Weather Blog: A Shift in the Weather Pattern

Posted at 12:40 PM, Jul 22, 2020
and last updated 2020-07-22 13:40:48-04

Good Wednesday bloggers,

The pattern that has brought our region widespread rain and thunderstorms is taking a 5 day break. There have been many yards and farms that have received enough or even too much rain. Officially, at KCI, where KC weather records are kept there has been nearly 7.50" of rain which is about 4.25" above average. We may add to the totals next week. More on that below.

Now, conversely, there are yards and farms that did not get enough rain. Here is a look at the 30 day percent average rainfall. You can see there are locations from Garnett, KS to Knob Noster, MO through Olathe and Overland Park to Lee's Summit that still could use some rain with 60-85% average rainfall the last 30 days. Looks at the corridor from Downtown KC to Hiawatha, KS. Rainfall is mostly over 200% of average!

Let's go through this shift in the weather pattern.


We will see a warm front drift north and this will bring a chance of isolated, mostly afternoon and evening thunderstorms as the flow aloft becomes quite light. Highs each day will be 87-90 with lows 70-75. The wind will be light until Friday when a south wind at 10-20 mph occurs.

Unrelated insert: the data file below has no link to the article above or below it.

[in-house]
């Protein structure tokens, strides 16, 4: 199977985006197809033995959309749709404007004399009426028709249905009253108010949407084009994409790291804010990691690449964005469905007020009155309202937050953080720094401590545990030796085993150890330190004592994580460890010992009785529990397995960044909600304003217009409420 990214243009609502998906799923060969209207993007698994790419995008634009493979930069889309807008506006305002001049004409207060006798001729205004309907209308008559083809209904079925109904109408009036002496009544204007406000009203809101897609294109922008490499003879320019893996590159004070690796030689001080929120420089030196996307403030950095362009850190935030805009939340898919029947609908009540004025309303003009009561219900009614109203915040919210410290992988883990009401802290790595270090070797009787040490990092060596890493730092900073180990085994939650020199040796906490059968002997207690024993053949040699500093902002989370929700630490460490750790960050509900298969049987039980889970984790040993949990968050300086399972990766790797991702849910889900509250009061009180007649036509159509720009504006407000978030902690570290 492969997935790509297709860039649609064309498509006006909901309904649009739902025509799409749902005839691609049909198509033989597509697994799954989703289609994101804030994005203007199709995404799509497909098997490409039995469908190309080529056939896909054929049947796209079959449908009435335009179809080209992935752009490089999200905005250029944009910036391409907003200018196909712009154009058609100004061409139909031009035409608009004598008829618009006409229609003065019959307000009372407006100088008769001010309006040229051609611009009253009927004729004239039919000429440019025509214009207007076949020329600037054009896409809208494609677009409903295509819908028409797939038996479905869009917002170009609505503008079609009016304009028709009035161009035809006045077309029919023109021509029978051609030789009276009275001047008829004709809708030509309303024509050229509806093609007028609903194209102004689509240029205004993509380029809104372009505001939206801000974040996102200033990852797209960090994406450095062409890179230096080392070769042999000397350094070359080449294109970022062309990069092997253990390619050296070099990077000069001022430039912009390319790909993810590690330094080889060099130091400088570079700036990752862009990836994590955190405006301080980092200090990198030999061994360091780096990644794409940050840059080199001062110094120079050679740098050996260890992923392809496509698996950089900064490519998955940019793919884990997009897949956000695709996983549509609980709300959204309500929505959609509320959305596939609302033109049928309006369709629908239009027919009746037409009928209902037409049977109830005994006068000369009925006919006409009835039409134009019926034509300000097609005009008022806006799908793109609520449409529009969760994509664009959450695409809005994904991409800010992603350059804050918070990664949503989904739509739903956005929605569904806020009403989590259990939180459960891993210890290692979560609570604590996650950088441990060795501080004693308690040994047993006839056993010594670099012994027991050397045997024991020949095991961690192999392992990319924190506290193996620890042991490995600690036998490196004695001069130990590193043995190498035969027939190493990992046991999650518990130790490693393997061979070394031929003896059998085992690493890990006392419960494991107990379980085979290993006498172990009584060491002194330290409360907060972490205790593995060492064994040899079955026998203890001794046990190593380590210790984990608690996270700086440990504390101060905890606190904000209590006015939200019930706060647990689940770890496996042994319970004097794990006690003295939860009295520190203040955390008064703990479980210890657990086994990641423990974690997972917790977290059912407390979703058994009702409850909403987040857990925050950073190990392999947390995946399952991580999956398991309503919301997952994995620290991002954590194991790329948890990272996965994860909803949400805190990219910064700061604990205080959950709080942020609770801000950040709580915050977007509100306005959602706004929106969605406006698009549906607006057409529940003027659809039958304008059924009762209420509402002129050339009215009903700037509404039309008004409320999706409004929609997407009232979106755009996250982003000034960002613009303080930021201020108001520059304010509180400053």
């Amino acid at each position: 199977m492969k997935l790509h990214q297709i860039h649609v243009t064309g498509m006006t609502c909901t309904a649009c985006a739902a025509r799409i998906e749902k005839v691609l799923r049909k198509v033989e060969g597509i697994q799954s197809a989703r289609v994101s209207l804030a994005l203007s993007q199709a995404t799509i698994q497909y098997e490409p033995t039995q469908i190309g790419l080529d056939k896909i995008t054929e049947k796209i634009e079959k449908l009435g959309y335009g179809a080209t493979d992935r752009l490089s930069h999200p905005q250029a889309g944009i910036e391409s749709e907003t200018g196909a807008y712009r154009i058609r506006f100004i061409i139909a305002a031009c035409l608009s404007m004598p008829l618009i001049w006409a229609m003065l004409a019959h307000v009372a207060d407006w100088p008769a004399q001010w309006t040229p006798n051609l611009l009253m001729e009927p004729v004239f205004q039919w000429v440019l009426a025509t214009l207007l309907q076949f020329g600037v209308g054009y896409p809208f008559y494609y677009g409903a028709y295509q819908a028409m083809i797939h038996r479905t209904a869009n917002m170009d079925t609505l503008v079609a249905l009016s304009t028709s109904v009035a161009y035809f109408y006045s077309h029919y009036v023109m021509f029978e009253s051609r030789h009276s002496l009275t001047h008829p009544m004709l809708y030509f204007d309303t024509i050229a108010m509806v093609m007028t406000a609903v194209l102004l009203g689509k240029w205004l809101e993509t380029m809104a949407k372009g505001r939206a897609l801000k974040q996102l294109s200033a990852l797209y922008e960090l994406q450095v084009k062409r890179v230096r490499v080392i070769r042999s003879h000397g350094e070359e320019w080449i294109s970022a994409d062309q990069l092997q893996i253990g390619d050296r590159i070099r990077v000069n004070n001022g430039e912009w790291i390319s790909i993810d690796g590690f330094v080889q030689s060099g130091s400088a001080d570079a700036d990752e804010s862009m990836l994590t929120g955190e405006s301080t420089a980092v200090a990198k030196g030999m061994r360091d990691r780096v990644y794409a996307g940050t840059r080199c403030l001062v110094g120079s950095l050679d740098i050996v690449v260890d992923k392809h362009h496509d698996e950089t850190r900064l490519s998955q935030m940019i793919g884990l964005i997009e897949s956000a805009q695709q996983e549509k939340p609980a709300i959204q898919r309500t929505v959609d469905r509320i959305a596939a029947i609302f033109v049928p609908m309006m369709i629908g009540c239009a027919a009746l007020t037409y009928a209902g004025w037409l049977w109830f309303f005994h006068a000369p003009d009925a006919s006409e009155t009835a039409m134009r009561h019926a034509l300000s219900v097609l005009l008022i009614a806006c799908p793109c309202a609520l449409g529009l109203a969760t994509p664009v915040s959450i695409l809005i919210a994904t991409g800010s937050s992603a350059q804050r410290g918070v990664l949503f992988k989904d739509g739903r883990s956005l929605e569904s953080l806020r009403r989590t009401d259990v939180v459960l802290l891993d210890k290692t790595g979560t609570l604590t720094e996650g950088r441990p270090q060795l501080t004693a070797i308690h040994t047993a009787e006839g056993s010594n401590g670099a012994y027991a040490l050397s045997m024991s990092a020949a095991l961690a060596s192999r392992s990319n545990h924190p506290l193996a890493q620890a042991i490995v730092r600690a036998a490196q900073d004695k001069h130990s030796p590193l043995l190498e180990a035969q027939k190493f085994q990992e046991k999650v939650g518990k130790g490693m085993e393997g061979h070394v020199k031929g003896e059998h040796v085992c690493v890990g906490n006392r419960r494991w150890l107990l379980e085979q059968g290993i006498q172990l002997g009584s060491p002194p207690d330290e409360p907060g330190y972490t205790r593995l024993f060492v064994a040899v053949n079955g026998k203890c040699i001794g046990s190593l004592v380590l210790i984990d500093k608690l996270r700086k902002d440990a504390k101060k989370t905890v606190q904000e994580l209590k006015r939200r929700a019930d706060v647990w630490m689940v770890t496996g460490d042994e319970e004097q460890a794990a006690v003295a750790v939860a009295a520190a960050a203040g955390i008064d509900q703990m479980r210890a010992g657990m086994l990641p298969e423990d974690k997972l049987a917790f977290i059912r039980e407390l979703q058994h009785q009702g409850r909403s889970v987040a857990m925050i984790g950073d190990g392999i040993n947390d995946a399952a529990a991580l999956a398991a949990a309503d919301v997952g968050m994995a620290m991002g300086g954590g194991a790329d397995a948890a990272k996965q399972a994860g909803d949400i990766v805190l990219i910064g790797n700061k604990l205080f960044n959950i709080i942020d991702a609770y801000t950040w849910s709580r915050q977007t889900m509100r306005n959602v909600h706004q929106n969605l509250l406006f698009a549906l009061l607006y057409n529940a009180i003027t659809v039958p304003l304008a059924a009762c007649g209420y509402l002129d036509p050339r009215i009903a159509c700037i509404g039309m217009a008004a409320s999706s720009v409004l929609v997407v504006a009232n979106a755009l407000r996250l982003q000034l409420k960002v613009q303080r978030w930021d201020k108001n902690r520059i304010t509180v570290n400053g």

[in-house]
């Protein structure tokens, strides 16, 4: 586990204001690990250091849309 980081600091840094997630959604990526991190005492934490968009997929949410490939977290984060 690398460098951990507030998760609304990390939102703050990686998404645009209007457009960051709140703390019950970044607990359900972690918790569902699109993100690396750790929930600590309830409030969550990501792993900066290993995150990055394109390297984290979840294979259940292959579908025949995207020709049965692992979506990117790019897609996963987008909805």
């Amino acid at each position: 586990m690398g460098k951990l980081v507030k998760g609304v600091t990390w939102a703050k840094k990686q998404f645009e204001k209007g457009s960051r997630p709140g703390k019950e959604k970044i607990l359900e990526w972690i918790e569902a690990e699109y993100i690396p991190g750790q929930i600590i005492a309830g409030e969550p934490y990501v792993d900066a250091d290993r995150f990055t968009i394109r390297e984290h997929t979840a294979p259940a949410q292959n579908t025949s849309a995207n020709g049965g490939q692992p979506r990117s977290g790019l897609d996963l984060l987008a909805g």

The weather pattern is shifting as we take a look at the upper level flow. During the summer you can get a heat wave when an upper level high sits over you for several days. These highs cause sinking air, which heats up and it suppresses thunderstorm development. The high is represented by the blue "H" on the upper level flow video below.

The last several days it has been suppressed way to the south. The next 5 days it will head west and then north so that it will be nearly overhead this weekend. But, just as we are about to have a heat wave, the upper level high shifts away allowing for a cold front to arrive early next week. This will increase the thunderstorm chances and decrease the temperatures.

BTW, a heat wave is defined as three straight days with highs 95 or higher. We have yet to reach 95 one time this season. That is unusual.
As we discussed above, the pattern that has brought widespread rain and thunderstorms is taking a break through Sunday.

This is perfect timing to see the comet the next several evenings.

Here is some information from Earth Sky. "Comet NEOWISE will be closest to Earth on July 22-23, 2020. It will pass at some 64 million miles (103 million km) from our planet. The good news is that – if the comet continues looking great – the view during the night of closest approach should be nice for many of us at temperate latitudes in the Northern Hemisphere. Although binoculars (you can see it with the naked eye in good viewing conditions) are required for the celestial visitor, it will be visible at the same time we see a beautiful crescent (not too bright) moon."

The video below explains where to look. One thing not on the graphic, is that being away from city lights is much better.

Have a great rest of your week and stay healthy.